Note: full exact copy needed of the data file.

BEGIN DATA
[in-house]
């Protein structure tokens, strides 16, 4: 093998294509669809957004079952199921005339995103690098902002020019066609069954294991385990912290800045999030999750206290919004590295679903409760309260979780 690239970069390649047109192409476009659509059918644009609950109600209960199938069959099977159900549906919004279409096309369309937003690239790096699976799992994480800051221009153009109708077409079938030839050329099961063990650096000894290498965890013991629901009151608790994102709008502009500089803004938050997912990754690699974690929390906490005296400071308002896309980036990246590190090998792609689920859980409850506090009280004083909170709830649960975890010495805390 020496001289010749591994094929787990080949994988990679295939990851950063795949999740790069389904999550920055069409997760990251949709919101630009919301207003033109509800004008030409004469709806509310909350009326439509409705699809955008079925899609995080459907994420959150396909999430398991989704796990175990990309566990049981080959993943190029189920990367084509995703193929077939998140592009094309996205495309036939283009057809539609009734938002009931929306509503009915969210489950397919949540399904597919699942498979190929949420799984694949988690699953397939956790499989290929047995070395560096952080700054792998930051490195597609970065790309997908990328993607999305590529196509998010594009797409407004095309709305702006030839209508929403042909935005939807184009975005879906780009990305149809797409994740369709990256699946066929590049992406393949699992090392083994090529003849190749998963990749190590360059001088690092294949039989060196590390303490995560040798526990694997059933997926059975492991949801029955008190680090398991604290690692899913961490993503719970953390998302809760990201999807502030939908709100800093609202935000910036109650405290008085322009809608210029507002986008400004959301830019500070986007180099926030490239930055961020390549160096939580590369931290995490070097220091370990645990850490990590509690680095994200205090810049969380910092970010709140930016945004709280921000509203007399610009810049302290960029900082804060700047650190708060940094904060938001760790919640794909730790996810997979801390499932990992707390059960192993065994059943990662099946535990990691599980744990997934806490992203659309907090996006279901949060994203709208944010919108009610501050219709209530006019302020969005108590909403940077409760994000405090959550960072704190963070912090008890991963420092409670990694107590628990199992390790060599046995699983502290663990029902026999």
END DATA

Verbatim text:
[in-house]
């Protein structure tokens, strides 16, 4: 093998294509669809957004079952199921005339995103690098902002020019066609069954294991385990912290800045999030999750206290919004590295679903409760309260979780 690239970069390649047109192409476009659509059918644009609950109600209960199938069959099977159900549906919004279409096309369309937003690239790096699976799992994480800051221009153009109708077409079938030839050329099961063990650096000894290498965890013991629901009151608790994102709008502009500089803004938050997912990754690699974690929390906490005296400071308002896309980036990246590190090998792609689920859980409850506090009280004083909170709830649960975890010495805390 020496001289010749591994094929787990080949994988990679295939990851950063795949999740790069389904999550920055069409997760990251949709919101630009919301207003033109509800004008030409004469709806509310909350009326439509409705699809955008079925899609995080459907994420959150396909999430398991989704796990175990990309566990049981080959993943190029189920990367084509995703193929077939998140592009094309996205495309036939283009057809539609009734938002009931929306509503009915969210489950397919949540399904597919699942498979190929949420799984694949988690699953397939956790499989290929047995070395560096952080700054792998930051490195597609970065790309997908990328993607999305590529196509998010594009797409407004095309709305702006030839209508929403042909935005939807184009975005879906780009990305149809797409994740369709990256699946066929590049992406393949699992090392083994090529003849190749998963990749190590360059001088690092294949039989060196590390303490995560040798526990694997059933997926059975492991949801029955008190680090398991604290690692899913961490993503719970953390998302809760990201999807502030939908709100800093609202935000910036109650405290008085322009809608210029507002986008400004959301830019500070986007180099926030490239930055961020390549160096939580590369931290995490070097220091370990645990850490990590509690680095994200205090810049969380910092970010709140930016945004709280921000509203007399610009810049302290960029900082804060700047650190708060940094904060938001760790919640794909730790996810997979801390499932990992707390059960192993065994059943990662099946535990990691599980744990997934806490992203659309907090996006279901949060994203709208944010919108009610501050219709209530006019302020969005108590909403940077409760994000405090959550960072704190963070912090008890991963420092409670990694107590628990199992390790060599046995699983502290663990029902026999």